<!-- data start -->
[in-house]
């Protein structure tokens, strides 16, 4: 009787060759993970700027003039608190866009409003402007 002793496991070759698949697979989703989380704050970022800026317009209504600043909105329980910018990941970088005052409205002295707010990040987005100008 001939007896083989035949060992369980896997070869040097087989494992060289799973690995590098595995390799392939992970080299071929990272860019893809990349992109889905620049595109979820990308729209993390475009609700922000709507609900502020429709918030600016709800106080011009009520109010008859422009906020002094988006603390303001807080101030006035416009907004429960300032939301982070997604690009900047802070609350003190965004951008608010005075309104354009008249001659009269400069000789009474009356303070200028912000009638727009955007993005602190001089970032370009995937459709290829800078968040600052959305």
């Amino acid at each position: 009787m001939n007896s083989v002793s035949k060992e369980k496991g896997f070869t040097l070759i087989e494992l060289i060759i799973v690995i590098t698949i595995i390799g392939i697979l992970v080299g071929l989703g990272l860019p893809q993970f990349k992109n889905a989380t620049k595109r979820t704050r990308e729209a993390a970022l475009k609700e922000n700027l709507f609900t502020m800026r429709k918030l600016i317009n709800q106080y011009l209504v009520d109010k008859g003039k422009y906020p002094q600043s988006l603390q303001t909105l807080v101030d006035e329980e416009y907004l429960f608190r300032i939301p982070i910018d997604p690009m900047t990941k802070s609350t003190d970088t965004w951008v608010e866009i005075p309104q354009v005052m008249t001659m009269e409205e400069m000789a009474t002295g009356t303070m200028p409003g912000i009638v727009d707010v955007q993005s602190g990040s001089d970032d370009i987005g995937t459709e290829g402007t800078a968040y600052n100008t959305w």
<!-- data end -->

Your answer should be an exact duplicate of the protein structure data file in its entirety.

[in-house]
């Protein structure tokens, strides 16, 4: 009787060759993970700027003039608190866009409003402007 002793496991070759698949697979989703989380704050970022800026317009209504600043909105329980910018990941970088005052409205002295707010990040987005100008 001939007896083989035949060992369980896997070869040097087989494992060289799973690995590098595995390799392939992970080299071929990272860019893809990349992109889905620049595109979820990308729209993390475009609700922000709507609900502020429709918030600016709800106080011009009520109010008859422009906020002094988006603390303001807080101030006035416009907004429960300032939301982070997604690009900047802070609350003190965004951008608010005075309104354009008249001659009269400069000789009474009356303070200028912000009638727009955007993005602190001089970032370009995937459709290829800078968040600052959305």
């Amino acid at each position: 009787m001939n007896s083989v002793s035949k060992e369980k496991g896997f070869t040097l070759i087989e494992l060289i060759i799973v690995i590098t698949i595995i390799g392939i697979l992970v080299g071929l989703g990272l860019p893809q993970f990349k992109n889905a989380t620049k595109r979820t704050r990308e729209a993390a970022l475009k609700e922000n700027l709507f609900t502020m800026r429709k918030l600016i317009n709800q106080y011009l209504v009520d109010k008859g003039k422009y906020p002094q600043s988006l603390q303001t909105l807080v101030d006035e329980e416009y907004l429960f608190r300032i939301p982070i910018d997604p690009m900047t990941k802070s609350t003190d970088t965004w951008v608010e866009i005075p309104q354009v005052m008249t001659m009269e409205e400069m000789a009474t002295g009356t303070m200028p409003g912000i009638v727009d707010v955007q993005s602190g990040s001089d970032d370009i987005g995937t459709e290829g402007t800078a968040y600052n100008t959305w």